The New York Times reports that together with four European news organisations – the Guardian, Le Monde, El País, Der Spiegel – they have called on the United States government to drop its charges against Assange, the WikiLeaks founder, for obtaining and publishing classified diplomatic and military secrets. The material was leaked to WikiLeaks by the then US soldier Chelsea Manning
Media groups call for Assange charges to be dropped
In a joint open letter, the New York Times, Guardian, Le Monde, Der Spiegel and El País said the prosecution of Assange under the 1917 Espionage Act “sets a dangerous precedent” that threatened to undermine the [US] First Amendment and the freedom of the press.
“This indictment sets a dangerous precedent, and threatens to undermine America’s First Amendment and the freedom of the press.
“Holding governments accountable is part of the core mission of a free press in a democracy.
“Obtaining and disclosing sensitive information when necessary in the public interest is a core part of the daily work of journalists. If that work is criminalised, our public discourse and our democracies are made significantly weaker.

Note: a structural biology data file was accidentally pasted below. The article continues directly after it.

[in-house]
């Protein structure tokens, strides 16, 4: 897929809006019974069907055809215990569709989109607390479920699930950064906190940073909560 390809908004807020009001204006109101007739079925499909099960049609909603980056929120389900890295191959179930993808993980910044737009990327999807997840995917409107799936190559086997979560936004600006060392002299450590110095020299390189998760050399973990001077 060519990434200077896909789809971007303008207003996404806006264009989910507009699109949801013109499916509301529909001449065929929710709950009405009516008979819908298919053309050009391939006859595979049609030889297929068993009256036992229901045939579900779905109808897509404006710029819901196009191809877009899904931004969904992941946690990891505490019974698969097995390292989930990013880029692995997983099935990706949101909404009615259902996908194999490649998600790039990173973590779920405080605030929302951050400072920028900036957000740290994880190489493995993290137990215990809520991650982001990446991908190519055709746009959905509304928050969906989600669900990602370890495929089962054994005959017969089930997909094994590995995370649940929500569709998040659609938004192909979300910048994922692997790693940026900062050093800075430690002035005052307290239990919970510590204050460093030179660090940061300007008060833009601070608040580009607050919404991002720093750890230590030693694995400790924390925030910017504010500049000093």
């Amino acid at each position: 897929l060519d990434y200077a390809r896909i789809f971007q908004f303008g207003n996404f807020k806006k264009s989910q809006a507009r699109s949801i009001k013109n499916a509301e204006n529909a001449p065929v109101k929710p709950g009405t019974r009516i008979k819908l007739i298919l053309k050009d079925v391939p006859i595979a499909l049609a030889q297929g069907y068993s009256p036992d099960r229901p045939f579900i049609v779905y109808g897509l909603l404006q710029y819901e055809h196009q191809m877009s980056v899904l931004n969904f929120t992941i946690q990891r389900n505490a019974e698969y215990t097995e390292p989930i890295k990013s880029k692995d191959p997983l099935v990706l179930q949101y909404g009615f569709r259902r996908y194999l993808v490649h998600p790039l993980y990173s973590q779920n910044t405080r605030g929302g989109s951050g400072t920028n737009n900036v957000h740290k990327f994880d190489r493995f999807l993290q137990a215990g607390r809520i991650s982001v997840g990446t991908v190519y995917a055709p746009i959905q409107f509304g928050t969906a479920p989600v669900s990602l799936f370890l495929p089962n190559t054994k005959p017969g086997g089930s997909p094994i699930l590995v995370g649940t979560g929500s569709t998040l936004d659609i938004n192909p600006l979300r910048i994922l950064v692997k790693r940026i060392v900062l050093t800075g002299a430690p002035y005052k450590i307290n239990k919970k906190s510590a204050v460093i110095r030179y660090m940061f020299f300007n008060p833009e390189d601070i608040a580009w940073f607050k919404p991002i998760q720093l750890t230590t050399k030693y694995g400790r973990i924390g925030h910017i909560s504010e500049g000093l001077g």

“Twelve years after the publication of ‘Cablegate’, [the name given to the release of the US diplomatic cables published by Wikileaks] it is time for the U.S. government to end its prosecution of Julian Assange for publishing secrets.”
Each of the five news organisations worked with Assange in 2010 and 2011, during the events at the heart of the criminal case. WikiLeaks obtained leaked archives of classified American diplomatic cables and military files, which enabled news outlets to publish articles containing notable revelations.
Assange held in prison
Assange continues to held in Belmarsh maximum security prison in south east London where he has spent the last three years since his arrest on being forcibly removed from the Ecuadorian embassy.
In August, Assange’s legal team launched an appeal against his extradition which had been approved by the then home secretary, Priti Patel, in June. The High Court must agree to hear Assange’s appeal before it can proceed. If this is rejected, his legal team intends to pursue the case to the European Court of Human Rights.
Yorkshire Bylines reported that more than seven thousand people joined hands to form a human chain around the Palace of Westminster on Saturday 9 October to protest against Assange’s extradition and demand his freedom. They linked arms outside parliament along Westminster Bridge over the River Thames and along the South Bank to Lambeth Bridge and back to the houses of parliament.